Uniting Church congregations, agencies and schools across Australia observed a Day of Mourning on or around 20 January at the request of the Uniting Aboriginal and Islander Christian Congress, endorsed by the 15th Assembly in 2018. Journey reports on the service held at Tewantin Uniting Church on the Sunshine Coast.
The Murdering Creek massacre at Yandina Station, as depicted in a painting by Sammy Ray Jones, was the focus of the Day of Mourning at Tewantin Uniting Church on 20 January.
Historical records reveal that almost 150 years ago, around May in 1869, the Yandina Station manager arranged for a station hand to lure local Indigenous people to the edge of what is now Lake Weyba, just south of Noosa. Seven men waited in hiding before firing on the Indigenous men who arrived in their canoes.
Revs Jenny and Neil Sims, who were invited to take the service by the local minister Rev Leonie Gaffel, report that the story and evocative painting brought the issues home to many worshippers.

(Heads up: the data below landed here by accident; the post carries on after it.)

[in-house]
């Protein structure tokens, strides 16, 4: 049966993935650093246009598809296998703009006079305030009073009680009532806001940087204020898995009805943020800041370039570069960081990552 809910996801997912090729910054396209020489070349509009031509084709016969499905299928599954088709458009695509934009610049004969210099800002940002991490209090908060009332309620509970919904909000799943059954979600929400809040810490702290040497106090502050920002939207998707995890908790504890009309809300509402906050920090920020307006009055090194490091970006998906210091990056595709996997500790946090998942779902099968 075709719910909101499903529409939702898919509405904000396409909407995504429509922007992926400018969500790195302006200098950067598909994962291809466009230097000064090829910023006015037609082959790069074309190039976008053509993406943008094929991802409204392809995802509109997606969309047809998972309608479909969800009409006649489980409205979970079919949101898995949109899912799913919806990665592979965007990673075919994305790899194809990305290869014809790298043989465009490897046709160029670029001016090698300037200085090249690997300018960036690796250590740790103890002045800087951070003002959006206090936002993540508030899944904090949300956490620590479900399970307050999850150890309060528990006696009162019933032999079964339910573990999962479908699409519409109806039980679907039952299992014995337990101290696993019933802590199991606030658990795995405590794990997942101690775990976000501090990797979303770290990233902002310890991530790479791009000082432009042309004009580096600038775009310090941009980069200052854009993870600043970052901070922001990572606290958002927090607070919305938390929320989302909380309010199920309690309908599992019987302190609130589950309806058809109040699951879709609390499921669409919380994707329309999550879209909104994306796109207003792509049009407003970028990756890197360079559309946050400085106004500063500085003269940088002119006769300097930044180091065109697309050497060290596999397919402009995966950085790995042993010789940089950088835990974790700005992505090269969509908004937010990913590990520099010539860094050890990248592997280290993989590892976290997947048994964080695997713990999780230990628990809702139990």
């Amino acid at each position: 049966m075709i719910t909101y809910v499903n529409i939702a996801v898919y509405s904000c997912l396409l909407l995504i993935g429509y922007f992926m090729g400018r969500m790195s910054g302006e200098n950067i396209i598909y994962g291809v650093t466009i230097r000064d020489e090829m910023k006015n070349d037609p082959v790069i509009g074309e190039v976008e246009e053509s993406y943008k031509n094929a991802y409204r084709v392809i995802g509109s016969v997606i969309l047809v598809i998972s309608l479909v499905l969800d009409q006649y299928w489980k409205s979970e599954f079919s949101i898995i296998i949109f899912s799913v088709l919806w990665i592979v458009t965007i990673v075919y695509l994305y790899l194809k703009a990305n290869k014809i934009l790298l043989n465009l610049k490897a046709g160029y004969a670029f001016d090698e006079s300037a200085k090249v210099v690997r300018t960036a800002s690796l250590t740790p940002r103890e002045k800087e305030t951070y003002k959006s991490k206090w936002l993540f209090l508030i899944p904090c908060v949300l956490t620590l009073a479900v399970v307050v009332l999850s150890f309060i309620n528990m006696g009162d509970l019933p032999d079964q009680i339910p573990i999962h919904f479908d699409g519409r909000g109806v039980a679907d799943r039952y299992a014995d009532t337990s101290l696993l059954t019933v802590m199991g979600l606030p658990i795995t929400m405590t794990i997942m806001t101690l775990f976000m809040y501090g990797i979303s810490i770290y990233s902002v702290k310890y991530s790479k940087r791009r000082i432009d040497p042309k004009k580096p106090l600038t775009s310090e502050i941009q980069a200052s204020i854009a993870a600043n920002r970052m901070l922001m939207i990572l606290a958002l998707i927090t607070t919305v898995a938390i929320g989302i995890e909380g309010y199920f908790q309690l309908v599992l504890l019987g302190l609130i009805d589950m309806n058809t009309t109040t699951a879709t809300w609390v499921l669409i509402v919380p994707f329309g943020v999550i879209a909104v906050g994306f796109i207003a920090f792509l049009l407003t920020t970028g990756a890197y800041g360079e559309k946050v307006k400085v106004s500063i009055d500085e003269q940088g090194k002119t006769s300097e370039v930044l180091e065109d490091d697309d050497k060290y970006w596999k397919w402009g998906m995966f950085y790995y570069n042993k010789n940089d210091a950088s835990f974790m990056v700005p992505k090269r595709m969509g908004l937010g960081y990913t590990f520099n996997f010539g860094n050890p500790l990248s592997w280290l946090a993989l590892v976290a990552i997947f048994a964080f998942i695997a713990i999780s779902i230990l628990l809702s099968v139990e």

“We were confronted with the need to mourn the suffering of the First Peoples of this nation through this painting—and this year marking the 150th anniversary of that massacre.”
The special liturgy used in the service was provided by the Uniting Church in Australia, with the preacher focusing on Micah 6:8, “What does the Lord ask of you but to do justice, to love kindness and to walk humbly with your God?”
Attendees learnt that the concept of a day of mourning has deep links to the Indigenous human rights struggle in the early-20th century.
“We heard that the first Day of Mourning of Aboriginal people in Australia was in Sydney in 1938,” say Jenny and Neil. “After this, from about 1940 to 1955, a number of churches observed an annual Day of Mourning for the Indigenous people of Australia.”
Neil adds, “I belong to a generation that was not told about the massacres as part of my education—and I think it is critical for the current generation to know the truth of our nation’s history.”